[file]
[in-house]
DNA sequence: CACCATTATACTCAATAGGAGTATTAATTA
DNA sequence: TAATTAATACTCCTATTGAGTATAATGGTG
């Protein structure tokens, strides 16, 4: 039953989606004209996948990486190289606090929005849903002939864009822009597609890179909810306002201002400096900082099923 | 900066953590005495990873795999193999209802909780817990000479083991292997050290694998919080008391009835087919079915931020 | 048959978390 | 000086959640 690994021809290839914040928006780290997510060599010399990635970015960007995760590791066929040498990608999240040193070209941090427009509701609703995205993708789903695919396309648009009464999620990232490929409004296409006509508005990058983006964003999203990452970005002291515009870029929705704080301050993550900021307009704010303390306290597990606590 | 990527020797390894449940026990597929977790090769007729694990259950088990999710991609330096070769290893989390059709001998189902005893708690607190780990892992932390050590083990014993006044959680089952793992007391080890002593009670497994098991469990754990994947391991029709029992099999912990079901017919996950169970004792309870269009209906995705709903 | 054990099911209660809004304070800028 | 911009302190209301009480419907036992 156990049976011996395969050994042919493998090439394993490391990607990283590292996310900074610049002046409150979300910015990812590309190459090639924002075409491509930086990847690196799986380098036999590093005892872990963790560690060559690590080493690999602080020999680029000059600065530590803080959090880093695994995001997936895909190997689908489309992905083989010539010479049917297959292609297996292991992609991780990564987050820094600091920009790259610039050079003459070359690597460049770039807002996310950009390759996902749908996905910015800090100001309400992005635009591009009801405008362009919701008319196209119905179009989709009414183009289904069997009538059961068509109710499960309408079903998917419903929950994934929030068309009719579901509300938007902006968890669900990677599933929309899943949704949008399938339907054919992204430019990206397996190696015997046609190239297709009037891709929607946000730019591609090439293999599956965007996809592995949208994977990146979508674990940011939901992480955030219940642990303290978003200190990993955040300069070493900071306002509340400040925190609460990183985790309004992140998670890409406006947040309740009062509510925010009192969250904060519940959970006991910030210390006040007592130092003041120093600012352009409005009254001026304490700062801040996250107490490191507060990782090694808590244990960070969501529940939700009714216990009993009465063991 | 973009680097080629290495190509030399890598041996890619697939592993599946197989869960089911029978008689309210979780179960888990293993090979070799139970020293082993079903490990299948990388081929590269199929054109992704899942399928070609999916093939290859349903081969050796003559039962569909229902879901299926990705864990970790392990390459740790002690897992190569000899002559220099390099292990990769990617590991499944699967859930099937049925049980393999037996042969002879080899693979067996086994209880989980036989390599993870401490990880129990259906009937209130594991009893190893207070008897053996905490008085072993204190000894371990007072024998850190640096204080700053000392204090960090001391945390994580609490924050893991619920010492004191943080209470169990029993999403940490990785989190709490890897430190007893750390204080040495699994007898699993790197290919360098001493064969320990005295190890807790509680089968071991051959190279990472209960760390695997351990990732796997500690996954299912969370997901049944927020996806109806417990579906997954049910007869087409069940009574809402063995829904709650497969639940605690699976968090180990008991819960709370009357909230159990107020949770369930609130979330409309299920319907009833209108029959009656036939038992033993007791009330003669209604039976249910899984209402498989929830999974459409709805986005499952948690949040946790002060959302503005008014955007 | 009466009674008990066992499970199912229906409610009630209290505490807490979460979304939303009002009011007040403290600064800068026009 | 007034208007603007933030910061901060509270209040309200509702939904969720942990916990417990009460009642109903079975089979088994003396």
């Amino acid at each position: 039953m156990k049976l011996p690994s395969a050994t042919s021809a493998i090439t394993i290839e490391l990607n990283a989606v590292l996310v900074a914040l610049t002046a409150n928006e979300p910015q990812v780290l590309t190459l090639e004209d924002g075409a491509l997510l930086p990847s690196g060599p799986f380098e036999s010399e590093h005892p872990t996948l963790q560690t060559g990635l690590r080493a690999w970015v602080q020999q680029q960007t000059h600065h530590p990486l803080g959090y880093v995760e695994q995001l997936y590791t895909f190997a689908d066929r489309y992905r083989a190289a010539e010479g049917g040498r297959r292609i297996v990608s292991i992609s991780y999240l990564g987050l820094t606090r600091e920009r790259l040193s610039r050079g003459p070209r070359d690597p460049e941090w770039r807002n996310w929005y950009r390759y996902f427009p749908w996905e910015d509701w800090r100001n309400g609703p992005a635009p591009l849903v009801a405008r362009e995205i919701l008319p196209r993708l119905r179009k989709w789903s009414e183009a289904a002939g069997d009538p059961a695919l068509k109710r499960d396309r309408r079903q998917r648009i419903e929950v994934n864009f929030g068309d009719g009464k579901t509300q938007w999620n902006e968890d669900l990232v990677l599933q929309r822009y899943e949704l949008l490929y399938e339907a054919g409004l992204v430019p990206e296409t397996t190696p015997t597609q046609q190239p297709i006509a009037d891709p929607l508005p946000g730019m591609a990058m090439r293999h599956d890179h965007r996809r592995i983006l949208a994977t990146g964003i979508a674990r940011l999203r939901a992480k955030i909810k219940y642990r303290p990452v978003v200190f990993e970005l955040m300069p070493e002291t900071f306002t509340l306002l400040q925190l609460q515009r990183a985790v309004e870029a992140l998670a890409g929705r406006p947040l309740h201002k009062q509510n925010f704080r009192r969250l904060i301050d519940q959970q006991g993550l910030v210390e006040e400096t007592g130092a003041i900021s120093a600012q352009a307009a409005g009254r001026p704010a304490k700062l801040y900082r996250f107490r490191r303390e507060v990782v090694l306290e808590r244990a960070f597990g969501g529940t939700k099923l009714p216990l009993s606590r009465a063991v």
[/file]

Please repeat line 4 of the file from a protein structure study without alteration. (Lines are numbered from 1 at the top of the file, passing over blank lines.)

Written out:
């Protein structure tokens, strides 16, 4: 039953989606004209996948990486190289606090929005849903002939864009822009597609890179909810306002201002400096900082099923 | 900066953590005495990873795999193999209802909780817990000479083991292997050290694998919080008391009835087919079915931020 | 048959978390 | 000086959640 690994021809290839914040928006780290997510060599010399990635970015960007995760590791066929040498990608999240040193070209941090427009509701609703995205993708789903695919396309648009009464999620990232490929409004296409006509508005990058983006964003999203990452970005002291515009870029929705704080301050993550900021307009704010303390306290597990606590 | 990527020797390894449940026990597929977790090769007729694990259950088990999710991609330096070769290893989390059709001998189902005893708690607190780990892992932390050590083990014993006044959680089952793992007391080890002593009670497994098991469990754990994947391991029709029992099999912990079901017919996950169970004792309870269009209906995705709903 | 054990099911209660809004304070800028 | 911009302190209301009480419907036992 156990049976011996395969050994042919493998090439394993490391990607990283590292996310900074610049002046409150979300910015990812590309190459090639924002075409491509930086990847690196799986380098036999590093005892872990963790560690060559690590080493690999602080020999680029000059600065530590803080959090880093695994995001997936895909190997689908489309992905083989010539010479049917297959292609297996292991992609991780990564987050820094600091920009790259610039050079003459070359690597460049770039807002996310950009390759996902749908996905910015800090100001309400992005635009591009009801405008362009919701008319196209119905179009989709009414183009289904069997009538059961068509109710499960309408079903998917419903929950994934929030068309009719579901509300938007902006968890669900990677599933929309899943949704949008399938339907054919992204430019990206397996190696015997046609190239297709009037891709929607946000730019591609090439293999599956965007996809592995949208994977990146979508674990940011939901992480955030219940642990303290978003200190990993955040300069070493900071306002509340400040925190609460990183985790309004992140998670890409406006947040309740009062509510925010009192969250904060519940959970006991910030210390006040007592130092003041120093600012352009409005009254001026304490700062801040996250107490490191507060990782090694808590244990960070969501529940939700009714216990009993009465063991 | 973009680097080629290495190509030399890598041996890619697939592993599946197989869960089911029978008689309210979780179960888990293993090979070799139970020293082993079903490990299948990388081929590269199929054109992704899942399928070609999916093939290859349903081969050796003559039962569909229902879901299926990705864990970790392990390459740790002690897992190569000899002559220099390099292990990769990617590991499944699967859930099937049925049980393999037996042969002879080899693979067996086994209880989980036989390599993870401490990880129990259906009937209130594991009893190893207070008897053996905490008085072993204190000894371990007072024998850190640096204080700053000392204090960090001391945390994580609490924050893991619920010492004191943080209470169990029993999403940490990785989190709490890897430190007893750390204080040495699994007898699993790197290919360098001493064969320990005295190890807790509680089968071991051959190279990472209960760390695997351990990732796997500690996954299912969370997901049944927020996806109806417990579906997954049910007869087409069940009574809402063995829904709650497969639940605690699976968090180990008991819960709370009357909230159990107020949770369930609130979330409309299920319907009833209108029959009656036939038992033993007791009330003669209604039976249910899984209402498989929830999974459409709805986005499952948690949040946790002060959302503005008014955007 | 009466009674008990066992499970199912229906409610009630209290505490807490979460979304939303009002009011007040403290600064800068026009 | 007034208007603007933030910061901060509270209040309200509702939904969720942990916990417990009460009642109903079975089979088994003396």